This area is definitely worth a second visit to explore it more thoroughly!
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    • Day3


      September 26, 2022 in England ⋅ ⛅ 10 °C

      I made it to Newcastle as planned. Edmonton-Calgary-London Heathrow-Newcastle. It was 18 hours from when my first flight. I slept more than I thought I would on the transatlantic flight but Leighla the eight year in the seat beside me kept kicking me. She and her mother were off to Oxford to join up with their father who was training on flight simulators for the new Cormorant helicopter. They were otherwise quite charming and had left Comox 10 hours earlier than I had so I could forgive Leighla. By the time I got to Newcastle it was dark. The train trip was easy however walking around in downtown Newcastle to find my hotel using Google maps was a little unnerving. I looked left rather than right once while crossing the road and came close to being hit by a car. I have been more careful since. The hotel is very nice and quiet so I had a good first night.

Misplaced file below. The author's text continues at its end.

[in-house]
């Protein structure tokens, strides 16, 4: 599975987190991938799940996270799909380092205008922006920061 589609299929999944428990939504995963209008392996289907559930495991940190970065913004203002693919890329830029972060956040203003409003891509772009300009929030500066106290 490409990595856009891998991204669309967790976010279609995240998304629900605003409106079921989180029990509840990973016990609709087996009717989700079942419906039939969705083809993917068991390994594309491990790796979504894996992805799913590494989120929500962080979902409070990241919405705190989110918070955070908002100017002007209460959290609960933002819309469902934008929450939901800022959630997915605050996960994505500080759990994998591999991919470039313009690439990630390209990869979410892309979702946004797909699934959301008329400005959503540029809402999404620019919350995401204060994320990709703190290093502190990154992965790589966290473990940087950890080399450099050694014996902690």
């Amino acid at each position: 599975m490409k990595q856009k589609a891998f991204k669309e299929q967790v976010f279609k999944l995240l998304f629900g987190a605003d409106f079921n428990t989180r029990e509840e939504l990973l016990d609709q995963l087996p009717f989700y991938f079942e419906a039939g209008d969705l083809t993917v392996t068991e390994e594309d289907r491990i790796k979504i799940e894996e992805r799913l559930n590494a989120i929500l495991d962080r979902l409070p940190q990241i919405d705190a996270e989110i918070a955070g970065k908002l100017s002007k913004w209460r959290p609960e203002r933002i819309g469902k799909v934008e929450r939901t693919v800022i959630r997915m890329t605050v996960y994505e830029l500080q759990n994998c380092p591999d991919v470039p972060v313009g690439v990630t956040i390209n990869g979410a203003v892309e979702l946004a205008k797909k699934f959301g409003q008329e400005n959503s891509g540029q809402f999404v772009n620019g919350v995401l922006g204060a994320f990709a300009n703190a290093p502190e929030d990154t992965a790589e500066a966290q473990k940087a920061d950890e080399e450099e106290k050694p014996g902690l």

During my travels yesterday I noticed that the soles of both my hiking boots were coming detached. There was no way they would last the trip. I found a shoe repair place and headed there first thing this morning. I dropped them off and they were ready by the afternoon. That was a relief as I think it would have been a challenge doing the hike in running shoes.